Issue No. 04 - July-Aug. (2012 vol. 9)
DOI Bookmark: http://doi.ieeecomputersociety.org/10.1109/TDSC.2012.36
Zhiyong Shan , Renmin University of China, Beijing
Xin Wang , Stony Brook University, Stony Brook
Tzi-cker Chiueh , Stony Brook University, Stony Brook
Enforcing a practical Mandatory Access Control (MAC) in a commercial operating system to tackle malware problem is a grand challenge but also a promising approach. The firmest barriers to apply MAC to defeat malware programs are the incompatible and unusable problems in existing MAC systems. To address these issues, we manually analyze 2,600 malware samples one by one and two types of MAC enforced operating systems, and then design a novel MAC enforcement approach, named Tracer, which incorporates intrusion detection and tracing in a commercial operating system. The approach conceptually consists of three actions: detecting, tracing, and restricting suspected intruders. One novelty is that it leverages light-weight intrusion detection and tracing techniques to automate security label configuration that is widely acknowledged as a tough issue when applying a MAC system in practice. The other is that, rather than restricting information flow as a traditional MAC does, it traces intruders and restricts only their critical malware behaviors, where intruders represent processes and executables that are potential agents of a remote attacker. Our prototyping and experiments on Windows show that Tracer can effectively defeat all malware samples tested via blocking malware behaviors while not causing a significant compatibility problem.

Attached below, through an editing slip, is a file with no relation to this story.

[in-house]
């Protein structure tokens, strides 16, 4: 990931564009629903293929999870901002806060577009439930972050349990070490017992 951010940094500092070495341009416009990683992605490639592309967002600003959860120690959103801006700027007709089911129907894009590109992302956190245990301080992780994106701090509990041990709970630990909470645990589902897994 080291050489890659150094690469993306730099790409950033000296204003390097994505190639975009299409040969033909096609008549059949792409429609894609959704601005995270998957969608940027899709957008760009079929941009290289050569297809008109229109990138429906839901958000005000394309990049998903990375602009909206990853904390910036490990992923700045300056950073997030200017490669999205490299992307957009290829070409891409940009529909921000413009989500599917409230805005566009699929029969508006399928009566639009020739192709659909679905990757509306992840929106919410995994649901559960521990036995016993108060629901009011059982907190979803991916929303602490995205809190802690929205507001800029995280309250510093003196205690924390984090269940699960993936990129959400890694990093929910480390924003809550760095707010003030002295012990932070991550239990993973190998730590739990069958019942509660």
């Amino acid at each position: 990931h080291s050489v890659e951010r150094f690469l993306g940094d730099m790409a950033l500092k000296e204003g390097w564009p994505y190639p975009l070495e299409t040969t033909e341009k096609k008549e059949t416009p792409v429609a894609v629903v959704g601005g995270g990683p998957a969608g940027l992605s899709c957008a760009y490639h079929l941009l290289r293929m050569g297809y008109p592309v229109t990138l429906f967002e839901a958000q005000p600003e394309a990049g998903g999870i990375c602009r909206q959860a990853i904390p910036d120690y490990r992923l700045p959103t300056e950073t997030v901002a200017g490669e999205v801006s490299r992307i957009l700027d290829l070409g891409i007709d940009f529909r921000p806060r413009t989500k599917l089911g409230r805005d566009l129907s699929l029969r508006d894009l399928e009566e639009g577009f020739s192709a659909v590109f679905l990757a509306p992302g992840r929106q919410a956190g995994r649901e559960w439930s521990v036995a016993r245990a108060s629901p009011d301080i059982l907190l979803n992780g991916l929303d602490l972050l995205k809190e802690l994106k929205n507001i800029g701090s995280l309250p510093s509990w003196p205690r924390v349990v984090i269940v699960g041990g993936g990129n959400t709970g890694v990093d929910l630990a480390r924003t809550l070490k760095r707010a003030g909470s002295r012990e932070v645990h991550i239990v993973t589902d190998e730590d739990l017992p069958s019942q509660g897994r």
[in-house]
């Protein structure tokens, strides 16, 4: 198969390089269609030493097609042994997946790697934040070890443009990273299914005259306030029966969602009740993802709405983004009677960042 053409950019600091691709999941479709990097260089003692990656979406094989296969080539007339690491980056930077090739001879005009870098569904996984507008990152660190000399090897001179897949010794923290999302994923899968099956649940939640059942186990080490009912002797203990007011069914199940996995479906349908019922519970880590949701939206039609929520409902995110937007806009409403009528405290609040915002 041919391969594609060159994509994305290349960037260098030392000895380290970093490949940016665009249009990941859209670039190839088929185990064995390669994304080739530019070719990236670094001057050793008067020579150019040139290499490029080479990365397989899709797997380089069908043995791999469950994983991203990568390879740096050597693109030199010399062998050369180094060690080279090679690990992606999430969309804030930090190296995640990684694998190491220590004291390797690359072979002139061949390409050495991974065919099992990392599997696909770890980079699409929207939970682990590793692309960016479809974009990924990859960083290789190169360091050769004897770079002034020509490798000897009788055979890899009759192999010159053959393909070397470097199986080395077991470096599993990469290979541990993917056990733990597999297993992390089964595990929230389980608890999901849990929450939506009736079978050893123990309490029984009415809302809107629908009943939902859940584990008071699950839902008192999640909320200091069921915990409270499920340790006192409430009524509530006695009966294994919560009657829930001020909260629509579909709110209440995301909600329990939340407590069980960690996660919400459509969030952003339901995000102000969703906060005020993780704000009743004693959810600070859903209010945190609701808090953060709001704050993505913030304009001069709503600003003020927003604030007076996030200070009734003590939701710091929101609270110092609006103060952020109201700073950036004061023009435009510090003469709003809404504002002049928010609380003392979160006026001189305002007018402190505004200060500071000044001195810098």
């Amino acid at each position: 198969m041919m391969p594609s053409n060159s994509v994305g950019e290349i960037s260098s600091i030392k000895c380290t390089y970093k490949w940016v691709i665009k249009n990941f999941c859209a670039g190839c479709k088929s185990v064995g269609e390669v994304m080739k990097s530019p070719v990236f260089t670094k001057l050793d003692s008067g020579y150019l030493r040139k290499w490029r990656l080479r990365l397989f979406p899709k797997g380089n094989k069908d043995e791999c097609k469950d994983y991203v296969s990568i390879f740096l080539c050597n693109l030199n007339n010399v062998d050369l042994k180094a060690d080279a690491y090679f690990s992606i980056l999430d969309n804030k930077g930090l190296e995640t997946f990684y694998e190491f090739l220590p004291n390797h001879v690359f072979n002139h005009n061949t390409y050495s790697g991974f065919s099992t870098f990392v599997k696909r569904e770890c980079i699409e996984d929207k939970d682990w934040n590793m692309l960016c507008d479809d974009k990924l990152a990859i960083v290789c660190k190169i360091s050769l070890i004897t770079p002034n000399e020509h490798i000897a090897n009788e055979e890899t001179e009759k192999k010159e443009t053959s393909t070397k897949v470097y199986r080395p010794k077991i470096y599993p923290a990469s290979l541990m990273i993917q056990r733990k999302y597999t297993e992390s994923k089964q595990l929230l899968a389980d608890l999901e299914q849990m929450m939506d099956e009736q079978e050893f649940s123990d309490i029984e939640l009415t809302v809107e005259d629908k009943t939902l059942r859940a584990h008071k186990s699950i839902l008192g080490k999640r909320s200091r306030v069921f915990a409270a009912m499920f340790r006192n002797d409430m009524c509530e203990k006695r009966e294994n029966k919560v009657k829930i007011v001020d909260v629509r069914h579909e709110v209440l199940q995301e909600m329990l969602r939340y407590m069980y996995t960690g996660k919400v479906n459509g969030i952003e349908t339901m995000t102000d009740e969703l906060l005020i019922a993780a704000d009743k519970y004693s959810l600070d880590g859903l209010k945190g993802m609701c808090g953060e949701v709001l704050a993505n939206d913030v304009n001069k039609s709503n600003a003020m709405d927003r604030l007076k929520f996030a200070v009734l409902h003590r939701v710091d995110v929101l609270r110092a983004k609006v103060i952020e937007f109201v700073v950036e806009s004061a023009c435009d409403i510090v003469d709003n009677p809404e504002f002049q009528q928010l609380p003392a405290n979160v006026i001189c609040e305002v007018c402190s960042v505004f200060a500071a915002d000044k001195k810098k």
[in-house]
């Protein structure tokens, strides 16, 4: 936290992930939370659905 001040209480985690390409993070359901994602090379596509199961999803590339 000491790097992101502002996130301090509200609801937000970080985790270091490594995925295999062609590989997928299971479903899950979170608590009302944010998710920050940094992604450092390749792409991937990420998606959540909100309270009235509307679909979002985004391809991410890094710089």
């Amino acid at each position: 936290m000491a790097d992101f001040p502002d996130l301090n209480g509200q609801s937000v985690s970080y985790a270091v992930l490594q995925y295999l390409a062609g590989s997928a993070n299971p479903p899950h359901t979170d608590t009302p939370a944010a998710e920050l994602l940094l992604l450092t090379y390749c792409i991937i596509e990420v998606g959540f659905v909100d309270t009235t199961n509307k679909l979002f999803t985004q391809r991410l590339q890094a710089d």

Access controls, operating system, invasive software, OS-level information flow.
X. Wang, Z. Shan and T. Chiueh, "Enforcing Mandatory Access Control in Commodity OS to Disable Malware," in IEEE Transactions on Dependable and Secure Computing, vol. 9, no. , pp. 540-554, 2012.